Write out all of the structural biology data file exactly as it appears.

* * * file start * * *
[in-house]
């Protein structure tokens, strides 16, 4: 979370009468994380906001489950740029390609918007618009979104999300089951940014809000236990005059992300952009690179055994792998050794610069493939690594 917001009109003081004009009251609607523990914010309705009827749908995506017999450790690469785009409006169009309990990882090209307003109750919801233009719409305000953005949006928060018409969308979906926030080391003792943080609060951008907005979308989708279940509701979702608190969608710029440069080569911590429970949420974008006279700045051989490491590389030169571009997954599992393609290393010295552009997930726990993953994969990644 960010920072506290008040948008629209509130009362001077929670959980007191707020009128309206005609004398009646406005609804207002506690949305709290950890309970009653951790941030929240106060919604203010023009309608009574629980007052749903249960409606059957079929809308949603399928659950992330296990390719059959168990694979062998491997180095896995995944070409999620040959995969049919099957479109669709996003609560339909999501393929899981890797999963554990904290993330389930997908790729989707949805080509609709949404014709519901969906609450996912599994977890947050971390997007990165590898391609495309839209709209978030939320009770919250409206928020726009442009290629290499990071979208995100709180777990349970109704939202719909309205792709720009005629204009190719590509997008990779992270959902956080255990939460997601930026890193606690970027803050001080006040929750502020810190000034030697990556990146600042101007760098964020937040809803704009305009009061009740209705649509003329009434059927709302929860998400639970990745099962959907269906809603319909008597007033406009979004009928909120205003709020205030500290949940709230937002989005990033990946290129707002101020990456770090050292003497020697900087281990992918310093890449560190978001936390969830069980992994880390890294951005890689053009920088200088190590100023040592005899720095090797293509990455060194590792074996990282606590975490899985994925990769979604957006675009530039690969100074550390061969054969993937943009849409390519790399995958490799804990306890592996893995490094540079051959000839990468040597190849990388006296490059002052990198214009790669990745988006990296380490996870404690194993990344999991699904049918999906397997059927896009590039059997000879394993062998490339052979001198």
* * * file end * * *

[in-house]
């Protein structure tokens, strides 16, 4: 979370009468994380906001489950740029390609918007618009979104999300089951940014809000236990005059992300952009690179055994792998050794610069493939690594 917001009109003081004009009251609607523990914010309705009827749908995506017999450790690469785009409006169009309990990882090209307003109750919801233009719409305000953005949006928060018409969308979906926030080391003792943080609060951008907005979308989708279940509701979702608190969608710029440069080569911590429970949420974008006279700045051989490491590389030169571009997954599992393609290393010295552009997930726990993953994969990644 960010920072506290008040948008629209509130009362001077929670959980007191707020009128309206005609004398009646406005609804207002506690949305709290950890309970009653951790941030929240106060919604203010023009309608009574629980007052749903249960409606059957079929809308949603399928659950992330296990390719059959168990694979062998491997180095896995995944070409999620040959995969049919099957479109669709996003609560339909999501393929899981890797999963554990904290993330389930997908790729989707949805080509609709949404014709519901969906609450996912599994977890947050971390997007990165590898391609495309839209709209978030939320009770919250409206928020726009442009290629290499990071979208995100709180777990349970109704939202719909309205792709720009005629204009190719590509997008990779992270959902956080255990939460997601930026890193606690970027803050001080006040929750502020810190000034030697990556990146600042101007760098964020937040809803704009305009009061009740209705649509003329009434059927709302929860998400639970990745099962959907269906809603319909008597007033406009979004009928909120205003709020205030500290949940709230937002989005990033990946290129707002101020990456770090050292003497020697900087281990992918310093890449560190978001936390969830069980992994880390890294951005890689053009920088200088190590100023040592005899720095090797293509990455060194590792074996990282606590975490899985994925990769979604957006675009530039690969100074550390061969054969993937943009849409390519790399995958490799804990306890592996893995490094540079051959000839990468040597190849990388006296490059002052990198214009790669990745988006990296380490996870404690194993990344999991699904049918999906397997059927896009590039059997000879394993062998490339052979001198």